The Revisionist

It looks like this is the week. Road Trip of the Living Dead will be off to my beta readers for their oh-so helpful critique (see Mark butter up betas). Then it's on to revision time (actually in the short break, I'll be attempting a website update and catchup on some interviews that have been sitting in my inbox). I know lots of people who refer to this period as "revision hell," but I don't mind it so much. My thing. As I'm writing, I keep a pad next to the laptop. I edit the shit out of Chapter One. It's my basis. It's the one place I can count on to not need revision. It makes me happy. Then I write Chapter two and three. By three I'm making notes on two. What's been left out, what needs to have been left out. I keep up this way through the whole manuscript. So before I let myself type "the end", I go through my list and start doing the fix. Not that I'm all that linear. I may be writing Chapter five and think of

Born or Made?

Ever use the phrase "I've been writing since I could hold a pen!"? Ever tell everyone that you've always wanted to be a novelist? My husband hates people like you. (Just kidding!) But seriously. He hates that statement, no matter whether it's used in an art standpoint or a writing standpoint. A little bit of backstory for you - my husband grew up doodling and drawing. His father discouraged it, but he did it anyway. He was good at it - maybe not Michelangelo-genius-level, but competent and he enjoyed it. And when it came time to make a career decision, my husband elected to go to animation college. He learned how to apply his love for art in a realistic way and even went on to work for the animation giant (at the time), Disney studios. My husband is talented. I consider him a 'born' artist. He does not. Why? Because he went to school to learn to be a professional artist. He worked very hard for his degree, worked many years at crappy, low-paying jobs in th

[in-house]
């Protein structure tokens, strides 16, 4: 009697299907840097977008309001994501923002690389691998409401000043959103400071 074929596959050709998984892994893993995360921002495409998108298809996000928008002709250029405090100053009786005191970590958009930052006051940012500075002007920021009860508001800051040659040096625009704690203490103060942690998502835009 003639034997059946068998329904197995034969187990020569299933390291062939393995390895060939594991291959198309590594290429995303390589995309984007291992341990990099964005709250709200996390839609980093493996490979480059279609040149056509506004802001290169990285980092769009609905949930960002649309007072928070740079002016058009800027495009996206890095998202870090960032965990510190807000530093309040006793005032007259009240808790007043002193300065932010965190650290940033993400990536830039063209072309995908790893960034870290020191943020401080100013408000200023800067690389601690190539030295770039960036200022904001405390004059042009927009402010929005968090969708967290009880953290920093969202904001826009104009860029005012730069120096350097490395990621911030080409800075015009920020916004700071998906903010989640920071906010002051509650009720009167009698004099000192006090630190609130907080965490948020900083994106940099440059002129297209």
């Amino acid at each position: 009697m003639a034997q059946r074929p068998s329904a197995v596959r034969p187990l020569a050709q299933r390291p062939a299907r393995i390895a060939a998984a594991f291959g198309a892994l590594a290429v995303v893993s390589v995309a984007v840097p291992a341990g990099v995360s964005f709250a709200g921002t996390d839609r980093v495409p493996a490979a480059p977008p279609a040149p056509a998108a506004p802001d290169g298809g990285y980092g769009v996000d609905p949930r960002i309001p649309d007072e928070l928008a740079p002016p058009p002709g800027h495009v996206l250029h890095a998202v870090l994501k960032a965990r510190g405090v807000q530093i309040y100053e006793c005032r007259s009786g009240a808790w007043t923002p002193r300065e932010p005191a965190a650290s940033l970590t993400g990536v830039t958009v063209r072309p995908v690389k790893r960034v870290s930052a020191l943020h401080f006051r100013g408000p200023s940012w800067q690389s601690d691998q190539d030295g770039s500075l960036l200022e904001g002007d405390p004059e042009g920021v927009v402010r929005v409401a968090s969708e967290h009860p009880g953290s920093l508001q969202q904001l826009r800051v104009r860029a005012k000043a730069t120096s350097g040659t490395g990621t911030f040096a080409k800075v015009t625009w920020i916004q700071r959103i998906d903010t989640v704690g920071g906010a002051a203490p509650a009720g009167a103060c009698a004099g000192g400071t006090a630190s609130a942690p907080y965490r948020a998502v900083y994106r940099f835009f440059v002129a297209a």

For whom the bell tolls...

Every time this subject coes up, I am reminded of my friend George--the driest, most sarcastic man I've ever known--'s reaction to a certain celebrity death ten years or so back that made major, major headlines. When the hubs mentoned said event to George, George did his patented slightly-to-the-left head tilt and said, "Yeah, and you know what I think about that? People die every day." But do they always die in books? I don't mean minor characters. I tend to go through minor characters like a hot knife through butter, at least these days I do. Personal Demons doesn't have any major deaths I can think of, but the sequel has a few. And one that's missing. I originally planned to kill off a certain character in the second book, but when the time came...I just couldn't do it. Am I going soft? Am I a big girly wimp? I would say no, but in Unholy Ghosts I actually created a character specifically planning to kill him. From page one (well, not quite, he does

Saturday Interview: Heather Osborn, Acquiring Editor, Tor Paranormal Romance